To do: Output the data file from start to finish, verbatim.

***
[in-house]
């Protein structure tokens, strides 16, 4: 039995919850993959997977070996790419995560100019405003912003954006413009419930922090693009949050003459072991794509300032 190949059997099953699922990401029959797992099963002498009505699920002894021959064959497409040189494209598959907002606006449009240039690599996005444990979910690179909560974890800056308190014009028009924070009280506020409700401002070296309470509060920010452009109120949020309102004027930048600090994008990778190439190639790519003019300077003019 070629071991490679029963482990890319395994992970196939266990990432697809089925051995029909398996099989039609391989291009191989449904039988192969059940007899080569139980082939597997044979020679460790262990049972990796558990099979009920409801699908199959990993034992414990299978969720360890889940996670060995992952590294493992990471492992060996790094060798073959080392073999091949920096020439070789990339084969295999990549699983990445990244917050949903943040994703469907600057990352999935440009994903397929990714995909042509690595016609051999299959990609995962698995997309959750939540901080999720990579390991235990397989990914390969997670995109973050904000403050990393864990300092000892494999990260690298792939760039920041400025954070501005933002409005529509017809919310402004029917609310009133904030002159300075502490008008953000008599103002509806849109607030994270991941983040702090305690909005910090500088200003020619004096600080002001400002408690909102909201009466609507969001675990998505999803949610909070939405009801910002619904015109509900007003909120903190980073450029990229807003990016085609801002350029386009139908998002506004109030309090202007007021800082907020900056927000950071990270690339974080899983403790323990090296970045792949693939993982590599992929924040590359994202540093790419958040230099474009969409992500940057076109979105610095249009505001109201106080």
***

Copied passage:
[in-house]
């Protein structure tokens, strides 16, 4: 039995919850993959997977070996790419995560100019405003912003954006413009419930922090693009949050003459072991794509300032 190949059997099953699922990401029959797992099963002498009505699920002894021959064959497409040189494209598959907002606006449009240039690599996005444990979910690179909560974890800056308190014009028009924070009280506020409700401002070296309470509060920010452009109120949020309102004027930048600090994008990778190439190639790519003019300077003019 070629071991490679029963482990890319395994992970196939266990990432697809089925051995029909398996099989039609391989291009191989449904039988192969059940007899080569139980082939597997044979020679460790262990049972990796558990099979009920409801699908199959990993034992414990299978969720360890889940996670060995992952590294493992990471492992060996790094060798073959080392073999091949920096020439070789990339084969295999990549699983990445990244917050949903943040994703469907600057990352999935440009994903397929990714995909042509690595016609051999299959990609995962698995997309959750939540901080999720990579390991235990397989990914390969997670995109973050904000403050990393864990300092000892494999990260690298792939760039920041400025954070501005933002409005529509017809919310402004029917609310009133904030002159300075502490008008953000008599103002509806849109607030994270991941983040702090305690909005910090500088200003020619004096600080002001400002408690909102909201009466609507969001675990998505999803949610909070939405009801910002619904015109509900007003909120903190980073450029990229807003990016085609801002350029386009139908998002506004109030309090202007007021800082907020900056927000950071990270690339974080899983403790323990090296970045792949693939993982590599992929924040590359994202540093790419958040230099474009969409992500940057076109979105610095249009505001109201106080």